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Women of Ireland - Catherine Hayes
The man who has so ably told her tale is Basil Walsh. What he has given us is the first definitive biography of this important nineteenth-century Irish singer - a unique young woman who embodied all of the spirit, tenacity and perseverance of her race, and who made a very important contribution to Irish musical history. We were surprised and pleased when Mr. Walsh contacted us to see if we might be interested in sharing his knowledge of Ireland's only internationally-acclaimed operatic diva. We were. And so, here is his very welcome contribution to these pages:
A Brief Synopsis of the Life & Times of Catherine Hayes
Catherine Hayes was born into abject poverty in Limerick, Ireland in 1818. After five years of vocal study in Paris and Milan she made her debut at the Italian Opera in Marseilles, in Bellini's I Puritani in May 1845, followed by performances of Donizetti's Lucia di Lammermoor and Rossini's Mosé.
Her debut at La Scala in Milan in 1845, quickly followed...with phenomenal success! Shortly the young GIUSEPPE VERDI (1813-1901) became interested in her for one of his new operas. Her great success continued in Vienna, and also in Venice, Florence, Genoa, Rome and other cities in Italy, where she became the most sought after, Lucia di Lammermoor. Her time was during the early days of Italy's Risorgimento.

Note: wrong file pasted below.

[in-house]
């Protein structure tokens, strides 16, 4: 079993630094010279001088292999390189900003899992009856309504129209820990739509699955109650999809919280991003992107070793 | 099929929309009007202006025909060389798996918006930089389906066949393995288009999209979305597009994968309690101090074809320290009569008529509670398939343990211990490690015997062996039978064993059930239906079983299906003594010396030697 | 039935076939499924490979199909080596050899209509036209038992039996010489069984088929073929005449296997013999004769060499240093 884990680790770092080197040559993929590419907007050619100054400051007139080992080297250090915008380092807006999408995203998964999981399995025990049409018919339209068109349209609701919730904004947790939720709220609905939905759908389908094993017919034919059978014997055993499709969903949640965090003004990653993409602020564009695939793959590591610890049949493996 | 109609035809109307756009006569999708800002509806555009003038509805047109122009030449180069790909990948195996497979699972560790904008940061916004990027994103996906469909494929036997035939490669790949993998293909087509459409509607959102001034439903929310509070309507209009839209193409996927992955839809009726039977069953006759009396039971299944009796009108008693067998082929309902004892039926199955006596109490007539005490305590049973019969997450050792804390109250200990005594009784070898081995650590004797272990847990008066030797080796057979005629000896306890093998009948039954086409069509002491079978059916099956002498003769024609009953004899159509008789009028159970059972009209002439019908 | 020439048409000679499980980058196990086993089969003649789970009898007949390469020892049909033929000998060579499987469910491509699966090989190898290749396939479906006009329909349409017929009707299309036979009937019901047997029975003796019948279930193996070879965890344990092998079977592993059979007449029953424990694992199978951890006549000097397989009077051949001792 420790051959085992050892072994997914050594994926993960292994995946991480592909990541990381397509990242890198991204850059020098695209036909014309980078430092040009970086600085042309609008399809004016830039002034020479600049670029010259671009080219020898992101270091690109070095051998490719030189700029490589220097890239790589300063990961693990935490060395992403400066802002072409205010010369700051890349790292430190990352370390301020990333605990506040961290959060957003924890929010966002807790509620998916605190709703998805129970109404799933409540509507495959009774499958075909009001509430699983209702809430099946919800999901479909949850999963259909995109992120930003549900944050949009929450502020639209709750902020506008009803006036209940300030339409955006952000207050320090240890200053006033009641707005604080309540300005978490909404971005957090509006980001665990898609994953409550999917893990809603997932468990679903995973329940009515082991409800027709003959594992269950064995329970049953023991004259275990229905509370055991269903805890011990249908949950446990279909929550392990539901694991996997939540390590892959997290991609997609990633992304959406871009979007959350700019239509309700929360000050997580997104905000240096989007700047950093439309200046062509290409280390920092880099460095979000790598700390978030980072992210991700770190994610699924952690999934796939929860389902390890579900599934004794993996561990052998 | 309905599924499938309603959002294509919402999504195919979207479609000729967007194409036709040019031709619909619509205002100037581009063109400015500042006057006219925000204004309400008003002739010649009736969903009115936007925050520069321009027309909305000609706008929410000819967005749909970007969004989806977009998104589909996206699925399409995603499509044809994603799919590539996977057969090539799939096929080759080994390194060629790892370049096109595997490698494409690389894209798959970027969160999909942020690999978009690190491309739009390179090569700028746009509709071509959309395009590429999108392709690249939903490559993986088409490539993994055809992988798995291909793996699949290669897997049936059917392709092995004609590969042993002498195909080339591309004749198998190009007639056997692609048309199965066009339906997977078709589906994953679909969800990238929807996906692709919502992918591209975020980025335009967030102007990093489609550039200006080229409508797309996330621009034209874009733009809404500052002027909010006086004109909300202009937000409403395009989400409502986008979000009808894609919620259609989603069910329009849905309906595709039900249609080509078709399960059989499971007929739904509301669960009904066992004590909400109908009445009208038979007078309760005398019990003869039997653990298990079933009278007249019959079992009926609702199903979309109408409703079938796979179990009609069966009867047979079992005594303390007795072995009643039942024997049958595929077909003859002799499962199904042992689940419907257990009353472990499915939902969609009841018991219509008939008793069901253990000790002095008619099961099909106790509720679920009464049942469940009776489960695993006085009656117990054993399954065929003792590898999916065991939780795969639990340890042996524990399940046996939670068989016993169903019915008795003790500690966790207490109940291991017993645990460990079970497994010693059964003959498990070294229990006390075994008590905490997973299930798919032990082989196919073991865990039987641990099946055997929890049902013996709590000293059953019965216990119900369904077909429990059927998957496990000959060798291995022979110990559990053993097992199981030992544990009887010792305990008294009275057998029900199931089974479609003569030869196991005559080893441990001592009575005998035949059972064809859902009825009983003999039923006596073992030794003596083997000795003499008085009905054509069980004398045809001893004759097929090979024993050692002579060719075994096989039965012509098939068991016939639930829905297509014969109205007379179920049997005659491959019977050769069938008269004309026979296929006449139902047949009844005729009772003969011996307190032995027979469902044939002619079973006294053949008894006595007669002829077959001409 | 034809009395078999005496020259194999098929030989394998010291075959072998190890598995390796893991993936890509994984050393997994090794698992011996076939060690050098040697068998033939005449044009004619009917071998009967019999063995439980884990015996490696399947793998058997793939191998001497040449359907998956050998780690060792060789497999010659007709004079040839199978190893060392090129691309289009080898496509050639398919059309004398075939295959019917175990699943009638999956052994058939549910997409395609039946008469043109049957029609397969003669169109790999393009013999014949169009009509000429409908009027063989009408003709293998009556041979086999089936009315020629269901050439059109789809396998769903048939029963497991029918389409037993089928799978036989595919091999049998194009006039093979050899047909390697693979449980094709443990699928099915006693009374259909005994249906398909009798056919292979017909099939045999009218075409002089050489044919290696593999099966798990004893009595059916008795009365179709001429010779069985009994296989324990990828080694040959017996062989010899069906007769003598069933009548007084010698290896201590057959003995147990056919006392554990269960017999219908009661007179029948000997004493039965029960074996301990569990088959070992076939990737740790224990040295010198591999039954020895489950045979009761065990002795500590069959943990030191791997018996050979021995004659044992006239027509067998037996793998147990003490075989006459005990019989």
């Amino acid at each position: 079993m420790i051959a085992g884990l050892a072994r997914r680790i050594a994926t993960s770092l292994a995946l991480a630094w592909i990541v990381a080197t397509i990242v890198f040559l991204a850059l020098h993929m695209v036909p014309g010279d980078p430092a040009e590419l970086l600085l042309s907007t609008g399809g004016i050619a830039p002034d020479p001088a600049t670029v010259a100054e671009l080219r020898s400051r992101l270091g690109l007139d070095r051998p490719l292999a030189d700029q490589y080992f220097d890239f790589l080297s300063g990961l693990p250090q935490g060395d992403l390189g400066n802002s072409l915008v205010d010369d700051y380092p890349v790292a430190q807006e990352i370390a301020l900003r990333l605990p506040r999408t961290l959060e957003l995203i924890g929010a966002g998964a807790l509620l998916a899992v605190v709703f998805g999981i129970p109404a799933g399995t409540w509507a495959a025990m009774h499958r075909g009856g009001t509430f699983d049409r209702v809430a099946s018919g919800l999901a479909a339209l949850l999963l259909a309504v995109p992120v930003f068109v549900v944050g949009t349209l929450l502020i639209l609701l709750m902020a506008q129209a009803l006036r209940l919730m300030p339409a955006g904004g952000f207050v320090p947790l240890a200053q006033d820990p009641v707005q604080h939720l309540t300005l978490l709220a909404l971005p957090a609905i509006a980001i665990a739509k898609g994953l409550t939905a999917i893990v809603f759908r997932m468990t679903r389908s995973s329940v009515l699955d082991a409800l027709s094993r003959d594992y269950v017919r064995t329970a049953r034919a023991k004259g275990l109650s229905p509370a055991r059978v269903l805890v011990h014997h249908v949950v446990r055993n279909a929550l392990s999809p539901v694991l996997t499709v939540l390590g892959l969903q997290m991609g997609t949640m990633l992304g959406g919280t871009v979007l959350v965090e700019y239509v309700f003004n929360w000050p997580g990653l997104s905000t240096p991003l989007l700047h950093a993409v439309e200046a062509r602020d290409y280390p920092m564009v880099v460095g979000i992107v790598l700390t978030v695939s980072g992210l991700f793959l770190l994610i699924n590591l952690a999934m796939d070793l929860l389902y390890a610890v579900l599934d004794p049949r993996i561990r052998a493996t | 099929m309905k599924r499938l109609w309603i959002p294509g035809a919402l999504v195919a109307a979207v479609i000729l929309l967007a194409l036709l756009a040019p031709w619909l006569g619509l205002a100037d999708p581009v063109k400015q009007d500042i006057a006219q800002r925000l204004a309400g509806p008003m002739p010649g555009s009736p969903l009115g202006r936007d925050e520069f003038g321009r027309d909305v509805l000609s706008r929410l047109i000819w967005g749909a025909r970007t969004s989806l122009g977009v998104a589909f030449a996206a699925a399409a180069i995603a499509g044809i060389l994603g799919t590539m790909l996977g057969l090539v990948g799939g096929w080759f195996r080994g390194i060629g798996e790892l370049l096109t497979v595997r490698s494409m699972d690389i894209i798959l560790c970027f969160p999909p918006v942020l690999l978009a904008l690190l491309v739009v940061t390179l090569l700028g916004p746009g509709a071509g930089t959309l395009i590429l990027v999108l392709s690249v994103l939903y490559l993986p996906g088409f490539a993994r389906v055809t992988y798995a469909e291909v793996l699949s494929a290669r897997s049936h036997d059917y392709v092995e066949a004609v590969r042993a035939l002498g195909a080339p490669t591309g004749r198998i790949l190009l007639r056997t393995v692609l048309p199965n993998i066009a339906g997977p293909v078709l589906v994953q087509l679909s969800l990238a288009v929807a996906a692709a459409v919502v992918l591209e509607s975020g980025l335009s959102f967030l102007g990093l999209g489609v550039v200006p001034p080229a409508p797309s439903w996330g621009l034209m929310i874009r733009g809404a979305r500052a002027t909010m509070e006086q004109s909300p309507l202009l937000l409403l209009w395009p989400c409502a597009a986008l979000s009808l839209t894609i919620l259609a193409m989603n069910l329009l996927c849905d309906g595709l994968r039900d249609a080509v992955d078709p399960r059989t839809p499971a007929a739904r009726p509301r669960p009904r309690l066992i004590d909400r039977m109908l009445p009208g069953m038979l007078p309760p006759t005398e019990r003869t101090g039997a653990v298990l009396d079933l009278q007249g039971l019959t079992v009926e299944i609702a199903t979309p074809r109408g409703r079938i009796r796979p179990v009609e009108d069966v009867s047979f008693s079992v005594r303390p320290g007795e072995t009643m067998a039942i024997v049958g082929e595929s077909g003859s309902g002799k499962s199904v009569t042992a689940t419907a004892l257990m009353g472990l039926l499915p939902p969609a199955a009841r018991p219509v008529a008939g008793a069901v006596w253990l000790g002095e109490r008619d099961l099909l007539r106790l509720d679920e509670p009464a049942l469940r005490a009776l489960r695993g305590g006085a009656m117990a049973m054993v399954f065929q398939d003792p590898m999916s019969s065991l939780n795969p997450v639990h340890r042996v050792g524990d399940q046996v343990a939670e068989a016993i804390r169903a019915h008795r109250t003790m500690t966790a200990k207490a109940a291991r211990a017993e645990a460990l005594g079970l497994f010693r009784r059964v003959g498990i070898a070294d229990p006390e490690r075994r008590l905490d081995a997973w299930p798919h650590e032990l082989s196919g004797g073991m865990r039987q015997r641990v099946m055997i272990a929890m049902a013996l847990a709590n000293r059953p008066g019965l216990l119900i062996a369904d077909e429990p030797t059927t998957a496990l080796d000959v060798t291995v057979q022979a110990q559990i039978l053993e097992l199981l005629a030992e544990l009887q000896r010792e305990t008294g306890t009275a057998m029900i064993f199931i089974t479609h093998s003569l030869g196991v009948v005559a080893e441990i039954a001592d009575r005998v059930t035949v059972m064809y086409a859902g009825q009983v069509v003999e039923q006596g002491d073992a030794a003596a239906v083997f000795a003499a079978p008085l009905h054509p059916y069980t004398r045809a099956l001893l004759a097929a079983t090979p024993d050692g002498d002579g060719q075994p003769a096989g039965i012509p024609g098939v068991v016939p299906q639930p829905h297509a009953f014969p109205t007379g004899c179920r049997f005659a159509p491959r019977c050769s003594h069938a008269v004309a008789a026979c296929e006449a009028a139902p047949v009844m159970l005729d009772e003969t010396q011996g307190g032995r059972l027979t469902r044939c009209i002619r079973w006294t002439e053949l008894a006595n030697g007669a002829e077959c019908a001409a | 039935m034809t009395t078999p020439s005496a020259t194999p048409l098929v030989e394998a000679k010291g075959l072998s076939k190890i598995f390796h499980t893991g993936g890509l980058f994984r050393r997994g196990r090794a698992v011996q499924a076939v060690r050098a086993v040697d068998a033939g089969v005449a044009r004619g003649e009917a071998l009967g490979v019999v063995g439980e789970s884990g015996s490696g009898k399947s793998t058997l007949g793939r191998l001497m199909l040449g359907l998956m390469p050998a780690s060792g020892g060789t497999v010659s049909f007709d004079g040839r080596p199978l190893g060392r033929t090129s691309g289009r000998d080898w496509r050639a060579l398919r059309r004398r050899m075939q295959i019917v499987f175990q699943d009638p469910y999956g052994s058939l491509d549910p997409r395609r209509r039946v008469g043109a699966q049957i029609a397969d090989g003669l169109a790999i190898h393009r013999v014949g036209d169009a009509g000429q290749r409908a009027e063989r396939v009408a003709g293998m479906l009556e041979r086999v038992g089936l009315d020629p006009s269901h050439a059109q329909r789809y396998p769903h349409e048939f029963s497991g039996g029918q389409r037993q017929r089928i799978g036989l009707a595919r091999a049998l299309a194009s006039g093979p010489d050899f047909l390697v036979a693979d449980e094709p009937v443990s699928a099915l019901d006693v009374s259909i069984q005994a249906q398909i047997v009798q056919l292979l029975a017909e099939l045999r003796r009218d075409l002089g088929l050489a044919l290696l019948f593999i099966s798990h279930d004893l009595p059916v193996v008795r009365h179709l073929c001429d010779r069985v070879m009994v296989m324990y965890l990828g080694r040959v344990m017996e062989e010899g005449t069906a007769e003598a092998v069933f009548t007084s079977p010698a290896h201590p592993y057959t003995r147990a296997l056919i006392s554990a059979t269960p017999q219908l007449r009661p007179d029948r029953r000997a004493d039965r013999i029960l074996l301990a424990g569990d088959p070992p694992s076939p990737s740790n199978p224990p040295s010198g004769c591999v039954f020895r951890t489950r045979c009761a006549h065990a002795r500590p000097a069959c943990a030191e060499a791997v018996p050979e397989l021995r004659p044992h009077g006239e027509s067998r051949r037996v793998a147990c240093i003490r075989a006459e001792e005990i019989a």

Early in 1849, Catherine accepted a contract to sing at the Royal Italian Opera, Covent Garden, London where she made her debut in Linda di Chamounix in April. In June 1849, she received an invitation to sing at Buckingham Palace, for Queen Victoria and 500 guests. After an evening of Italian music, when the Queen requested an encore Catherine with a smile, sang the beautiful Irish rebel song, "Kathleen Mavourneen!"
During Ireland's Great Famine in November 1849, her emotional return to her native country resulted in rave notices for her performance in Lucia di Lammermoor and other operas and concerts in Dublin, Limerick and Cork. Her success was now almost complete!